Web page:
HC Deb 27 May 1884 vol 288 cc1461-2

asked the Chief Secretary to the Lord Lieutenant of Ireland, What is now the position of the question as to the defalcations of Mr. T. D. Elliott, collector to the Blackrock township, and his further employment under the Local Government Board; whether he has observed that, at a recent meeting of the Township Board, a commissioner declared that "the ratepayers were up in arms against them," and the Board rejected a motion for a public inquiry by an official commission, and also, by the casting vote of the chairman, a motion for a sworn investigation by the Local Government Board; how many members of the present Board have been co-opted, and how many elected; whether a former collector of the township died, leaving an extensive deficit, and how was it made good; whether one secretary of the township absconded, to escape the punishment of fraud; and another falsified his accounts, and was allowed to go unpunished; whether, with regard to Mr. Elliott, the commissioners never required him to provide any guarantee; whether they allowed him to print his official receipt books, and never subjected his accounts to any regular or efficient check; and, whether, against his defalcations of £2,600, they have credited him with £200 in respect of a house, already mortgaged to the full extent of its value, and also with a large sum for poundage of moneys collected, but appropriated by the collector, and never paid into the township fund; and, whether any step is proposed by the Government to protect the ratepayers of Blackrock?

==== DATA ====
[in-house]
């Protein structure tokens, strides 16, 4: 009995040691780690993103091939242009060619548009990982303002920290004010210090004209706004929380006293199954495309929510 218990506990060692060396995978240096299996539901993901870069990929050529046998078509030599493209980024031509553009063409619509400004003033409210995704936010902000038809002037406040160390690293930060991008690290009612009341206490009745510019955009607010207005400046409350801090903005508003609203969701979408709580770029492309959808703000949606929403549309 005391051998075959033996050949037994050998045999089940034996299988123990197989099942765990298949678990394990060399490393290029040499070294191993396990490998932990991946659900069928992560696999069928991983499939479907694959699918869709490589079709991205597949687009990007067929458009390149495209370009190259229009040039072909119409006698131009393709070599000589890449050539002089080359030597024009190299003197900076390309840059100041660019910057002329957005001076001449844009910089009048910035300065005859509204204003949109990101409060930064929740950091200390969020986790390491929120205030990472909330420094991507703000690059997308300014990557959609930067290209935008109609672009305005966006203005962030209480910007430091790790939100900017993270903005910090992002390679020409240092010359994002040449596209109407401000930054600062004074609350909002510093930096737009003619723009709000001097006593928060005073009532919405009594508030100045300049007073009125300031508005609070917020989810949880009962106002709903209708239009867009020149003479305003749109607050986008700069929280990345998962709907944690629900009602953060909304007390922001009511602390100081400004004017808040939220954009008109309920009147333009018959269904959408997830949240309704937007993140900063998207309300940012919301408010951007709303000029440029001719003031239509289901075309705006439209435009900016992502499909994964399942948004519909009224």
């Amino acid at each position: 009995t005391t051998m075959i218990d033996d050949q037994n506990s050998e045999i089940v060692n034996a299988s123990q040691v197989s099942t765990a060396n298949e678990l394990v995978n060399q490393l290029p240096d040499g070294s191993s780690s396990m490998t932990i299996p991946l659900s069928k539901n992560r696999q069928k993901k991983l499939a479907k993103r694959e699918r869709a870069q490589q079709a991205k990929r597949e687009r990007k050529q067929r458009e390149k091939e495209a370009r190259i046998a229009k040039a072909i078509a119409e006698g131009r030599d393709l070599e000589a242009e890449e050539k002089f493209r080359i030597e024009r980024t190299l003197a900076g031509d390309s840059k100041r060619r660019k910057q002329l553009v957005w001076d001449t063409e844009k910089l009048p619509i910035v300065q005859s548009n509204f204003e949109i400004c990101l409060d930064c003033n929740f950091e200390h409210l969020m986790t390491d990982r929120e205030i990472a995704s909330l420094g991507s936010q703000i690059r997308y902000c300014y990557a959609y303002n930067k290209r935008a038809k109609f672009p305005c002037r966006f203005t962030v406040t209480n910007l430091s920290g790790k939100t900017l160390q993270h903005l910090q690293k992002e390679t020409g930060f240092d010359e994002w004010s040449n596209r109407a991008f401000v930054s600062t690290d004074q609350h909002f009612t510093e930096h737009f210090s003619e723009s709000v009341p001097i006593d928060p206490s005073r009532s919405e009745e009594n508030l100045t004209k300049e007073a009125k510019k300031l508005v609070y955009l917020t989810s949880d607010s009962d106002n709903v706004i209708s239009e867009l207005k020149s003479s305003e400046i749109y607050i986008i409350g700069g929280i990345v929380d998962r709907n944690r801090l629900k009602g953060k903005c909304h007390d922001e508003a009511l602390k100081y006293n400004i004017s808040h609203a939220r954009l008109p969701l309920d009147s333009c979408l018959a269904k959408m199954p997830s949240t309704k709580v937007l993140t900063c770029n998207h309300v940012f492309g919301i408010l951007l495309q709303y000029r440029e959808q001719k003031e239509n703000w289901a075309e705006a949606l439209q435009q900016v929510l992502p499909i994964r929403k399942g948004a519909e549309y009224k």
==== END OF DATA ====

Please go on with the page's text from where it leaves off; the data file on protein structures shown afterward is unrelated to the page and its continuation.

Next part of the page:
This Question refers to a variety of matters which are not within the knowledge or responsibility of the Government or the Local Government Board. However, I referred it to the Secretary of the Black-rock Township Commission, who informs that it will be laid before the Commissioners at their meeting to-morrow—the Committee to whom the matters of Mr. Elliott's accounts have been referred, not feeling it to be within the scope of their authority to deal with it. In the meantime, however, the Committee say that the inference fairly deducible from the Parliamentary Questions makes it evident that clearly the interrogator has been grossly misinformed as to the "facts in every important particular." I quote these words from the Secretary's letter. I shall be at Dublin in the course of the Whitsuntide Holidays, and shall satisfy myself how the matter stands.